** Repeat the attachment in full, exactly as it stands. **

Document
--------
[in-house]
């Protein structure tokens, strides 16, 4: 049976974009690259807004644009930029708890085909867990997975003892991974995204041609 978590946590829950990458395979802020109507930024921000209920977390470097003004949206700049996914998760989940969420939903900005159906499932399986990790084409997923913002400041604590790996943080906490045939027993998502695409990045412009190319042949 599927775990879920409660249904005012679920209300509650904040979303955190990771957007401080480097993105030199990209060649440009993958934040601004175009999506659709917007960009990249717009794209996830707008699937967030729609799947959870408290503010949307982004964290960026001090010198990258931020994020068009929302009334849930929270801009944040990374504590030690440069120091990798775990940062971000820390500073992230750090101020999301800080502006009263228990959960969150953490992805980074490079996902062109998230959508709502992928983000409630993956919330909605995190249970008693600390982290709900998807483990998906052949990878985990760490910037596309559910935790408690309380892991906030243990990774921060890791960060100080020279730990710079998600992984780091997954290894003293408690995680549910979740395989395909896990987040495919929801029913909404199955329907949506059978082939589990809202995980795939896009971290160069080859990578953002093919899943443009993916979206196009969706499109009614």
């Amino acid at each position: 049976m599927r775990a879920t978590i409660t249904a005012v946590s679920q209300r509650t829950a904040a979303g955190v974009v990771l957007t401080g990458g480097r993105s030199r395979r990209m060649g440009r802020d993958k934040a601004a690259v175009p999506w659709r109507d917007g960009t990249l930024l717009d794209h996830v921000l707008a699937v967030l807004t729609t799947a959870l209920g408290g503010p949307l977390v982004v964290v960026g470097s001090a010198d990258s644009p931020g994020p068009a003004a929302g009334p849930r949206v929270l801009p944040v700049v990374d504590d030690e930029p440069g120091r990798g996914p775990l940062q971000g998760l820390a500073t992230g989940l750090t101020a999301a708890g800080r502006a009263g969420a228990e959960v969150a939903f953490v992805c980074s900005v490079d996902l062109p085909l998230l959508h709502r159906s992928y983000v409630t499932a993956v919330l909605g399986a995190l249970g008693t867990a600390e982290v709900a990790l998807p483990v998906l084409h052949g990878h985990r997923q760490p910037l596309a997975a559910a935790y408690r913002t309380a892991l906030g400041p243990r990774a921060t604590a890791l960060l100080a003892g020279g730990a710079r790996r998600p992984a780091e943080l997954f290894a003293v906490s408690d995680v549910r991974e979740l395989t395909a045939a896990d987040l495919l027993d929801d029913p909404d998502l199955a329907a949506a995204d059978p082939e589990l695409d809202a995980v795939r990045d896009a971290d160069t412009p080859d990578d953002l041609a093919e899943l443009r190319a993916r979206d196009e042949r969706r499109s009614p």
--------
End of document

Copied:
[in-house]
């Protein structure tokens, strides 16, 4: 049976974009690259807004644009930029708890085909867990997975003892991974995204041609 978590946590829950990458395979802020109507930024921000209920977390470097003004949206700049996914998760989940969420939903900005159906499932399986990790084409997923913002400041604590790996943080906490045939027993998502695409990045412009190319042949 599927775990879920409660249904005012679920209300509650904040979303955190990771957007401080480097993105030199990209060649440009993958934040601004175009999506659709917007960009990249717009794209996830707008699937967030729609799947959870408290503010949307982004964290960026001090010198990258931020994020068009929302009334849930929270801009944040990374504590030690440069120091990798775990940062971000820390500073992230750090101020999301800080502006009263228990959960969150953490992805980074490079996902062109998230959508709502992928983000409630993956919330909605995190249970008693600390982290709900998807483990998906052949990878985990760490910037596309559910935790408690309380892991906030243990990774921060890791960060100080020279730990710079998600992984780091997954290894003293408690995680549910979740395989395909896990987040495919929801029913909404199955329907949506059978082939589990809202995980795939896009971290160069080859990578953002093919899943443009993916979206196009969706499109009614």
């Amino acid at each position: 049976m599927r775990a879920t978590i409660t249904a005012v946590s679920q209300r509650t829950a904040a979303g955190v974009v990771l957007t401080g990458g480097r993105s030199r395979r990209m060649g440009r802020d993958k934040a601004a690259v175009p999506w659709r109507d917007g960009t990249l930024l717009d794209h996830v921000l707008a699937v967030l807004t729609t799947a959870l209920g408290g503010p949307l977390v982004v964290v960026g470097s001090a010198d990258s644009p931020g994020p068009a003004a929302g009334p849930r949206v929270l801009p944040v700049v990374d504590d030690e930029p440069g120091r990798g996914p775990l940062q971000g998760l820390a500073t992230g989940l750090t101020a999301a708890g800080r502006a009263g969420a228990e959960v969150a939903f953490v992805c980074s900005v490079d996902l062109p085909l998230l959508h709502r159906s992928y983000v409630t499932a993956v919330l909605g399986a995190l249970g008693t867990a600390e982290v709900a990790l998807p483990v998906l084409h052949g990878h985990r997923q760490p910037l596309a997975a559910a935790y408690r913002t309380a892991l906030g400041p243990r990774a921060t604590a890791l960060l100080a003892g020279g730990a710079r790996r998600p992984a780091e943080l997954f290894a003293v906490s408690d995680v549910r991974e979740l395989t395909a045939a896990d987040l495919l027993d929801d029913p909404d998502l199955a329907a949506a995204d059978p082939e589990l695409d809202a995980v795939r990045d896009a971290d160069t412009p080859d990578d953002l041609a093919e899943l443009r190319a993916r979206d196009e042949r969706r499109s009614p």